MY NASA DATA Lesson:

Studying Snow and Ice Changes



Image courtesy MY NASA DATA

Purpose:
To examine how snow and ice cover have changed on the Earth from 1994 to 2004, and to practice using some of the data analysis tools available at My NASA Data.
Grade Level: 9 to 12
Estimated Time for Completing Activity: 1 – 2 periods
Learning Outcomes:
  • Understand how calculations can be performed on data expressed as maps, such as averaging or subtracting.
  • Observe changes in snow and ice over a 10-year period and draw conclusions about trends indicated by the observations.
Tools
  • My NASA Data website
  • Excel software
  • Image display software (such as PowerPoint)
National Standards:
  • Math: Data Analysis and Probability
  • Science Content: A Science as Inquiry
AP Environmental Science Topics
Virginia Standards of Learning:
  • ES.3: The student will investigate and understand how to read and interpret maps, globes, models, charts, and imagery.
Vocabulary:
Lesson Links:
Background:

Scientists have recently been reporting that the average temperature of the Earth has been rising, usually referred to as ‘global warming’. What is the evidence for this change? One piece of evidence could come from patterns of snow (on land) and ice (either sea ice floating on the oceans or glaciers on land) on the Earth – if the snow and ice are disappearing, it would indicate rising average temperatures. This exercise is meant to examine the pattern of snow and ice on the Earth to determine what trends are visible.

It is also worth noting that ‘global warming’ is a shorthand for ‘global climate change’. This is because although a significant effect of climate change can be temperature increase, other changes may occur as well. Therefore, when we look at the snow and ice patterns on the Earth, we not only look for increases or decreases in the snow and ice cover, but we also look for changes in its distribution, which could be another indication of climate change.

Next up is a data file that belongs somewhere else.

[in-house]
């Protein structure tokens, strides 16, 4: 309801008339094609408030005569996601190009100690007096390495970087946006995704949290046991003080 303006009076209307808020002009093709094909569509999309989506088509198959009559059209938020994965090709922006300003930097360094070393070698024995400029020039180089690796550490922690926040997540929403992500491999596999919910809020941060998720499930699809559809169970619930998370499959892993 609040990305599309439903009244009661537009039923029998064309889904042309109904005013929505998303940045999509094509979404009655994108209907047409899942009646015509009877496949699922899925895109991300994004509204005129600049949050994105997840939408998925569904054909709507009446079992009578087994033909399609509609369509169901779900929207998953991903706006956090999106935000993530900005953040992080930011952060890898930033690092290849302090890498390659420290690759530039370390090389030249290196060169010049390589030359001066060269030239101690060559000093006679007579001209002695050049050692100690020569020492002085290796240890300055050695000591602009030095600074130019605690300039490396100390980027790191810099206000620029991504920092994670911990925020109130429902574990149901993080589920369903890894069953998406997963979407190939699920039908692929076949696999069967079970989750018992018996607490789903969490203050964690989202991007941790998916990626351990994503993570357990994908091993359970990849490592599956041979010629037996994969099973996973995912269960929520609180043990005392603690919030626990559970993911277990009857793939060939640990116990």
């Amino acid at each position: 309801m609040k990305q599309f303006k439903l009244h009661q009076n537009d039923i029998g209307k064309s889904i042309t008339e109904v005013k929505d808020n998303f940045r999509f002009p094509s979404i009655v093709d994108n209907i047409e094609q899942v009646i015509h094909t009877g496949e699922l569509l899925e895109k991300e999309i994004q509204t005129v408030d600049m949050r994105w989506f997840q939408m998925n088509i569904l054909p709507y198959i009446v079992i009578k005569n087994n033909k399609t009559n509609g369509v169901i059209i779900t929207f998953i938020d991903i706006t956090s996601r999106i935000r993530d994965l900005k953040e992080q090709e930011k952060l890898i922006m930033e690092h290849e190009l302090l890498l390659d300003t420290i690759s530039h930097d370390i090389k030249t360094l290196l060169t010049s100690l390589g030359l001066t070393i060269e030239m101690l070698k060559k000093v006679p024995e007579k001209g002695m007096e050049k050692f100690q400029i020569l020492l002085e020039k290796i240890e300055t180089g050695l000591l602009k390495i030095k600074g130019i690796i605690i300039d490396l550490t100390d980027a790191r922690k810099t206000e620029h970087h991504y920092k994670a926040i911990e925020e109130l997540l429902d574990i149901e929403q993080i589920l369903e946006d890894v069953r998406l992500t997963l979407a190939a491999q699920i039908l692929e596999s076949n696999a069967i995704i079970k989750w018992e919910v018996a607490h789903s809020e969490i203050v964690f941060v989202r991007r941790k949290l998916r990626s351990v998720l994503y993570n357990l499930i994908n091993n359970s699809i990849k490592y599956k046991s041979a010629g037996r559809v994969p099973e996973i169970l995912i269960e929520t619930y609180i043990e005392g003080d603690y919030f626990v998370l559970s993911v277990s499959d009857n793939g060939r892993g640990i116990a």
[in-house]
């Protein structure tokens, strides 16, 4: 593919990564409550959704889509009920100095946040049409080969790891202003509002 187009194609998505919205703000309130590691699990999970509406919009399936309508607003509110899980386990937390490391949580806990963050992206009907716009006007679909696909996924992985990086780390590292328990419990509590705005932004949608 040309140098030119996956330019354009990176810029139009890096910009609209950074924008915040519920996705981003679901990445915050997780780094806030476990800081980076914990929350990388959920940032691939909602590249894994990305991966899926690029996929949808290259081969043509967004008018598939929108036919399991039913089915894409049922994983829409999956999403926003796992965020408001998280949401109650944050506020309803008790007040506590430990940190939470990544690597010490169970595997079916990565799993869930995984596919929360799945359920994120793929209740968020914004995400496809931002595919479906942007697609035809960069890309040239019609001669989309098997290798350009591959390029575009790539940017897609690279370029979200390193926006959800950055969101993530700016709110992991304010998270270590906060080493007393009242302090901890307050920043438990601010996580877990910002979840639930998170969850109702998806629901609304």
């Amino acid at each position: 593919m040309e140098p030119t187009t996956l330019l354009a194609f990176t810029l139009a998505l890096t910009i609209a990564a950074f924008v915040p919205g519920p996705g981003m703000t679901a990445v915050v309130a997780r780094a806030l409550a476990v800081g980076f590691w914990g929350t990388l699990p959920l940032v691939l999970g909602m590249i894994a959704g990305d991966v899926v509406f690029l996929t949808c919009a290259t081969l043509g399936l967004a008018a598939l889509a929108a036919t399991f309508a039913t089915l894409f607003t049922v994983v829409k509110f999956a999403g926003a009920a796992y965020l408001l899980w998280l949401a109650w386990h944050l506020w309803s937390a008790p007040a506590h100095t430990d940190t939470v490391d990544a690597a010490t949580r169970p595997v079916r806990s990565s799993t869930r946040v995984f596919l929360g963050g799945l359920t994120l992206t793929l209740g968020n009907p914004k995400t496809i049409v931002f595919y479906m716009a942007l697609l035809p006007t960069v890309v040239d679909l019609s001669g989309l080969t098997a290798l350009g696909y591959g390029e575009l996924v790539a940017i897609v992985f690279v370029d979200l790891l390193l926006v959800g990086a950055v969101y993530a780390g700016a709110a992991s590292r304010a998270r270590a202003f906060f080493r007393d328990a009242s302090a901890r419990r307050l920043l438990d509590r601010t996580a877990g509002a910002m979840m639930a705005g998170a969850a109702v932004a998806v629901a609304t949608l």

Procedure: Please note that this lesson has not been updated for the new LAS system.

Procedure:
In this lesson we will create time series plots that show the snow and ice amount for a particular location using the MY NASA DATA Live Access Server. This will be done for two different years, 1994 and 2004. Then we will compare the two plots and deduce if there is a difference between the two plots or years. With this information you will be able to make inferences about changes in the region over a ten year period of time.

1. Click on the link above in the Lesson Links section to the Live Access Server Advanced edition.

2.To begin manipulating the Dataset follow these instructions. If you are not automatically prompted with dataset choices click on the Choose dataset button at the top left of the page.

3.Select Cryosphere, then (the only one) Monthly Snow and Ice Amount. (Note this data is percent coverage of snow and ice, with values between 0 and 100. So, when looking for long-term trends we will be looking at averages, not sums.)

4. Generating a time series plot for snow and ice cover for 1994:
a. From the menu at the left of the screen select Time Series from the plot options menu.
b. Using the Navigation menu at the top of the screen, click on the radio button to the right of the update plot. This will allow you to see the changes as you make them below.